In the paper [W. Kimmerle - R. Lyons - R. Sandling - D.N. Teague: Composition factors from the group ring and Artin's theorem on orders of simple groups, Proc. London Math. Soc. (3) 60 (1990), no. 1, 89-122] I found the following statement:

" It is well known that if the groups $G_1$ and $G_2$ are determined by their integral group rings, then $G_1 \times G_2$ is determined by $\mathbb{Z}(G_1 \times G_2)$ where $\mathbb{Z}(G_1 \times G_2)$ is the group ring.

I can not prove the above statement and I can not find where it has been proved. I would be grateful if you could give me a proof.

This is the link to the aforementioned paper.

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    $\begingroup$ Could you provide a reference of the paper? $\endgroup$ Commented Feb 18, 2017 at 17:30
  • $\begingroup$ @SalvatoreSiciliano Dear Salvatore, I added the reference at the end of question. Please see the paper. $\endgroup$ Commented Feb 18, 2017 at 18:18
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    $\begingroup$ When you reference a paper, good scholarship mandates that you name the author, the title and enough information to identify the publication. That applies in a paper and here. $\endgroup$ Commented Feb 18, 2017 at 18:29

1 Answer 1


You are asking a reasonable question. I am not an expert on these things, but I think I can help with understanding the missing lemma and with the paper as a whole.

We are considering the integral group ring $\mathbb Z[G]$ of the finite group $G$. Then one can fix a map $\mathbb Z[G] → \mathbb Z$ which will play the role of the augmentation. There is an old result of Glauberman (and possibly someone else) that asserts that one can find the set $S$ of class sums in $Z[G]$. Then one takes sums of elements of $S$. It is easy to see which sums correspond to $\hat N$, the sum of all elements in $N$, for a normal subgroup $N$ of $G$. Since it is easy to see which normal subgroups contain others (they involve a bigger subset of $S$), we wind up describing the lattice of all normal subgroups of $G$ in this manner. An easy proof can be found in Passman’s book “The algebraic structure of group rings” (Lemma 2.3(v)(vi), pages 664–665).

If we look at a particular $\hat N$, then its square is itself times $\lvert N\rvert$, so $\lvert N\rvert$ is determined. Also its annihilator, say $A$, in $\mathbb Z[G]$ is easily seen to be what is called $\Delta(N,G)$, the augmentation ideal of $\mathbb Z[N]$ times $\mathbb Z[G]$. But this is the kernel of the natural epimorphism $\mathbb Z[G] \to \mathbb Z[G/N]$, so $\mathbb Z[G/N] \cong Z[G]/A$. We see that $\hat N$ determines $\lvert N\rvert$ and also $\mathbb Z[G/N]$.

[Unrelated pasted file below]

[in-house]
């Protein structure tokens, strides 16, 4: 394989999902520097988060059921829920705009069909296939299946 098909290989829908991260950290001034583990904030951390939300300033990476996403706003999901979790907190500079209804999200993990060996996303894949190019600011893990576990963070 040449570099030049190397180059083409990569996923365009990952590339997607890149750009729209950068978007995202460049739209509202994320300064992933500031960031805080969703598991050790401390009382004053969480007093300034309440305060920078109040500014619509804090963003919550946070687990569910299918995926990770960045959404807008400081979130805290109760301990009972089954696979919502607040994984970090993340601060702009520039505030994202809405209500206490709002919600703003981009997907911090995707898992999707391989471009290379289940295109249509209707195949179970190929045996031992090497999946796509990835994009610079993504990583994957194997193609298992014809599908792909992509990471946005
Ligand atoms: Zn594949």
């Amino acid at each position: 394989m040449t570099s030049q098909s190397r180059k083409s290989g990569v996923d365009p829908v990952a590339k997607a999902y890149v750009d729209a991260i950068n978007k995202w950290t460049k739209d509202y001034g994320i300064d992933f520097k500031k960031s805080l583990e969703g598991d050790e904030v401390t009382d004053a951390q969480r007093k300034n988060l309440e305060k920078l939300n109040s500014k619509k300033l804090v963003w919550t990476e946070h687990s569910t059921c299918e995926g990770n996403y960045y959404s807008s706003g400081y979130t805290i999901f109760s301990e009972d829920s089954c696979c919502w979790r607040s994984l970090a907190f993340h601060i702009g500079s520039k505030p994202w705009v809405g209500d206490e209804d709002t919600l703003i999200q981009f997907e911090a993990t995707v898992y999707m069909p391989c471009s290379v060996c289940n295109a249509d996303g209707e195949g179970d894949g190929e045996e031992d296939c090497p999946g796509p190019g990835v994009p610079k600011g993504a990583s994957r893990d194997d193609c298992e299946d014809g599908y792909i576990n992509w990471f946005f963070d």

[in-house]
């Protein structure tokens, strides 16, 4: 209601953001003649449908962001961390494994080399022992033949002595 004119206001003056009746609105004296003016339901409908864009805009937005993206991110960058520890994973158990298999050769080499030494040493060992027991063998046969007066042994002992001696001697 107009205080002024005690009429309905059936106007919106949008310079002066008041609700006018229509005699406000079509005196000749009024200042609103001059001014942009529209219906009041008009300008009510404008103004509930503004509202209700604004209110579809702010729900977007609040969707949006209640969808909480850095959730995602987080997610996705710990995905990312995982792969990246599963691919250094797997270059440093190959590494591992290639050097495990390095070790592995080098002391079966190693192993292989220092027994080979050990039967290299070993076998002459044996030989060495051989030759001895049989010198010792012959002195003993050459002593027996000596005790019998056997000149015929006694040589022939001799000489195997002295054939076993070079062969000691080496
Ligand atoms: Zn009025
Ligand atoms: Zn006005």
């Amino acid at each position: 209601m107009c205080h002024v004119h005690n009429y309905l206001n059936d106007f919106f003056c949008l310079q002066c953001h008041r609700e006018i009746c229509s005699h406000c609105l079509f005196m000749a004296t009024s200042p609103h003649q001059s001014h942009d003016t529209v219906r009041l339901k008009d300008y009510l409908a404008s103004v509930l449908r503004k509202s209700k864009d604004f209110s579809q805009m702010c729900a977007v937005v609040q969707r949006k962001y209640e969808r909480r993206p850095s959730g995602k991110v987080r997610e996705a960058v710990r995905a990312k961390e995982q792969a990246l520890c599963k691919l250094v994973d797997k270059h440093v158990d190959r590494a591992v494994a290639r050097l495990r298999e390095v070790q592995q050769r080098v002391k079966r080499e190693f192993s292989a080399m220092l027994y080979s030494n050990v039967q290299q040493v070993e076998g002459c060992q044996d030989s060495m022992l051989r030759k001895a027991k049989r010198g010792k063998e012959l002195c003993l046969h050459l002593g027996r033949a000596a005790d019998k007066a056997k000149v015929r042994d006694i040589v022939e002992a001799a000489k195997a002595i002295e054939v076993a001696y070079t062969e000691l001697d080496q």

Now for the well known fact. Since we have described the lattice of normal subgroups of $G$ we can look at all pairs $\hat M$, $\hat N$ such that $M \cap N = 1$ and $M N = G$. For each such pair, $G = N \times M \cong G/M × G/N$ and we know $\mathbb Z[G/M]$ and $\mathbb Z[G/N]$. By assumption, there will be at least one “good” pair where both $G/M$ and $G/N$ are determined. Hence G is determined. I guess this is the only way I can interpret the missing result.

Now for the paper as a whole. We are looking for the chief factors of $G$. So start with $\hat N$, where $N$ is a minimal normal subgroup. Since we know $\mathbb Z[G/N]$, induction will give us the chief factors of $G/N$. So we need only determine the isomorphism class of $N$. Of course, we know $\lvert N\rvert$. If $\lvert N\rvert = p^n$, then $N$ is an elementary abelian $p$-group of that order. So assume not. Then $N$, being characteristically simple, must be a finite direct product of isomorphic nonabelian simple groups, say isomorphic to $H$. We know that any finite simple group has some Sylow $p$-subgroup of order $p$. Thus $\lvert N\rvert$ will tell us first the number of factors of $H$ and then $\lvert H\rvert$. The number of factors is the smallest exponent of a prime in $\lvert N\rvert$. If we are lucky, $\lvert H\rvert$ determines $H$, since there is just one family of counterexamples (I mean two infinite families with the same orders). If not, then more work is needed and I am not sure where to go.

One thought is to let $C$ be the centralizer of $N$ in $G$. Since $N$ has trivial center, we have $N \cap C = 1$. Indeed, $C$ is the unique largest normal subgroup with this property. If $C$ is not $1$, then $N$ lives in $G/C$. By induction on $\lvert G\rvert$, we can determine the chief factors of $G/C$ and hence find $N$. On the other hand, if $C = 1$, then $G$ embeds in the automorphism group of N and somehow the paper uses this information. Presumably there exists an old paper which studies the isomorphism question for simple groups and where one could start. I hope this helps.

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    $\begingroup$ Please use LaTeX. Also use paragraphs. $\endgroup$ Commented Feb 26, 2017 at 6:41
  • $\begingroup$ Although I have seen some people insistently not use TeX, and reluctantly accept that this is a valid choice, note that in this case it actually created an error ($\lvert N\rvert = p^n$ became |N| = pn). I have submitted an edit that adds TeX, and restores paragraph breaks (which seem to have been in the original document, but to have gotten lost on cut and paste). $\endgroup$
    – LSpice
    Commented Feb 27, 2017 at 2:00

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